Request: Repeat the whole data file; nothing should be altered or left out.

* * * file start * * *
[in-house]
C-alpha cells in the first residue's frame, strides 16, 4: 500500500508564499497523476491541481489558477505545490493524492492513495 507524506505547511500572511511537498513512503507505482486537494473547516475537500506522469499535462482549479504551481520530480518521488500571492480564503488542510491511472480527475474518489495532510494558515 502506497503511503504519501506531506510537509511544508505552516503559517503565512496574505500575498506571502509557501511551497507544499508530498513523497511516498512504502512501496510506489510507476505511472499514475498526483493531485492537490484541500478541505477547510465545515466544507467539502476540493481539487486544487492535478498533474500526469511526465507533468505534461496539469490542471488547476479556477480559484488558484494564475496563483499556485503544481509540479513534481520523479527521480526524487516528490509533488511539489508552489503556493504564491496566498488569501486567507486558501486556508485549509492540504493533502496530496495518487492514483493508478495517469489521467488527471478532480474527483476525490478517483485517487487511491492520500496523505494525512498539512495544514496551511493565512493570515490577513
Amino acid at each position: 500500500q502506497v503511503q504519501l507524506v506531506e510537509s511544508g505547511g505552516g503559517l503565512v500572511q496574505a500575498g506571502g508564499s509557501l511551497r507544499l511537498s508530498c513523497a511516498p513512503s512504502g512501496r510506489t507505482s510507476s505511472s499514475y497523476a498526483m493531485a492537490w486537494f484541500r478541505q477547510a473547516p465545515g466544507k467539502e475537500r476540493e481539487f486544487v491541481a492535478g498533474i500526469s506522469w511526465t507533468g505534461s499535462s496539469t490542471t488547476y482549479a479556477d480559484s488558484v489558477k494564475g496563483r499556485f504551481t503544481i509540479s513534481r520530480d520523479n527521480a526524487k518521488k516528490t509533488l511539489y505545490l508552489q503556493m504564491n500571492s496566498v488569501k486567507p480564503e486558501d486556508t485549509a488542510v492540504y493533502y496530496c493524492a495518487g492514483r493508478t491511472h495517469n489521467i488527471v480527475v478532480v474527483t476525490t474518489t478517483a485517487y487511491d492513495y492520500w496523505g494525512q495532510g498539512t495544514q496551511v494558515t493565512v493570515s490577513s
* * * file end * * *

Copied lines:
[in-house]
C-alpha cells in the first residue's frame, strides 16, 4: 500500500508564499497523476491541481489558477505545490493524492492513495 507524506505547511500572511511537498513512503507505482486537494473547516475537500506522469499535462482549479504551481520530480518521488500571492480564503488542510491511472480527475474518489495532510494558515 502506497503511503504519501506531506510537509511544508505552516503559517503565512496574505500575498506571502509557501511551497507544499508530498513523497511516498512504502512501496510506489510507476505511472499514475498526483493531485492537490484541500478541505477547510465545515466544507467539502476540493481539487486544487492535478498533474500526469511526465507533468505534461496539469490542471488547476479556477480559484488558484494564475496563483499556485503544481509540479513534481520523479527521480526524487516528490509533488511539489508552489503556493504564491496566498488569501486567507486558501486556508485549509492540504493533502496530496495518487492514483493508478495517469489521467488527471478532480474527483476525490478517483485517487487511491492520500496523505494525512498539512495544514496551511493565512493570515490577513
Amino acid at each position: 500500500q502506497v503511503q504519501l507524506v506531506e510537509s511544508g505547511g505552516g503559517l503565512v500572511q496574505a500575498g506571502g508564499s509557501l511551497r507544499l511537498s508530498c513523497a511516498p513512503s512504502g512501496r510506489t507505482s510507476s505511472s499514475y497523476a498526483m493531485a492537490w486537494f484541500r478541505q477547510a473547516p465545515g466544507k467539502e475537500r476540493e481539487f486544487v491541481a492535478g498533474i500526469s506522469w511526465t507533468g505534461s499535462s496539469t490542471t488547476y482549479a479556477d480559484s488558484v489558477k494564475g496563483r499556485f504551481t503544481i509540479s513534481r520530480d520523479n527521480a526524487k518521488k516528490t509533488l511539489y505545490l508552489q503556493m504564491n500571492s496566498v488569501k486567507p480564503e486558501d486556508t485549509a488542510v492540504y493533502y496530496c493524492a495518487g492514483r493508478t491511472h495517469n489521467i488527471v480527475v478532480v474527483t476525490t474518489t478517483a485517487y487511491d492513495y492520500w496523505g494525512q495532510g498539512t495544514q496551511v494558515t493565512v493570515s490577513s